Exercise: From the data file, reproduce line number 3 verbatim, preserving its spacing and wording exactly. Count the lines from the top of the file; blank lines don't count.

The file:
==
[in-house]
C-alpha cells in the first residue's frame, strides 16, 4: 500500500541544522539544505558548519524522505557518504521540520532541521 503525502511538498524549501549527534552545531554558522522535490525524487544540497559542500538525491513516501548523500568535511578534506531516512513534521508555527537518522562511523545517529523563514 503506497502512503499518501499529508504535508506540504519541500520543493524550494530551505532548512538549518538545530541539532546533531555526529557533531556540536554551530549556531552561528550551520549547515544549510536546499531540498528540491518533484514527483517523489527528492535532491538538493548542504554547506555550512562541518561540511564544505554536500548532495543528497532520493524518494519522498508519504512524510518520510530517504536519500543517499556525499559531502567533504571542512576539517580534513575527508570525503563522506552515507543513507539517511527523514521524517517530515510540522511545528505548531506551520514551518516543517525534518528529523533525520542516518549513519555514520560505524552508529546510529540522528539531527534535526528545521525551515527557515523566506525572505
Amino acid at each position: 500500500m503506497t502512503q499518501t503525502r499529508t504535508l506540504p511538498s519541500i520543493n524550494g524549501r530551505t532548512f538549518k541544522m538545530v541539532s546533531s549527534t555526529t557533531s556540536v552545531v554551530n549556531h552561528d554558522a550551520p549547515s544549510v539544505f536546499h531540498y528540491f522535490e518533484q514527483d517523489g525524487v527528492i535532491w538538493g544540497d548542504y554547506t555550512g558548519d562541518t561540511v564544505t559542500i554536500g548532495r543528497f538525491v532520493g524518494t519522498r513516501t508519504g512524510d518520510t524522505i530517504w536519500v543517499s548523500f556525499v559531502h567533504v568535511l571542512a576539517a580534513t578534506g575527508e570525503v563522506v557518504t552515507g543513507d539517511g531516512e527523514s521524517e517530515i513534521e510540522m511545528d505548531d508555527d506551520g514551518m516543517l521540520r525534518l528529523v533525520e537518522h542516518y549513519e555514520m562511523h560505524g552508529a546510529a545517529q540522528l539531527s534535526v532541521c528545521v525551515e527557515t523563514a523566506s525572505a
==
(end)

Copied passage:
Amino acid at each position: 500500500m503506497t502512503q499518501t503525502r499529508t504535508l506540504p511538498s519541500i520543493n524550494g524549501r530551505t532548512f538549518k541544522m538545530v541539532s546533531s549527534t555526529t557533531s556540536v552545531v554551530n549556531h552561528d554558522a550551520p549547515s544549510v539544505f536546499h531540498y528540491f522535490e518533484q514527483d517523489g525524487v527528492i535532491w538538493g544540497d548542504y554547506t555550512g558548519d562541518t561540511v564544505t559542500i554536500g548532495r543528497f538525491v532520493g524518494t519522498r513516501t508519504g512524510d518520510t524522505i530517504w536519500v543517499s548523500f556525499v559531502h567533504v568535511l571542512a576539517a580534513t578534506g575527508e570525503v563522506v557518504t552515507g543513507d539517511g531516512e527523514s521524517e517530515i513534521e510540522m511545528d505548531d508555527d506551520g514551518m516543517l521540520r525534518l528529523v533525520e537518522h542516518y549513519e555514520m562511523h560505524g552508529a546510529a545517529q540522528l539531527s534535526v532541521c528545521v525551515e527557515t523563514a523566506s525572505a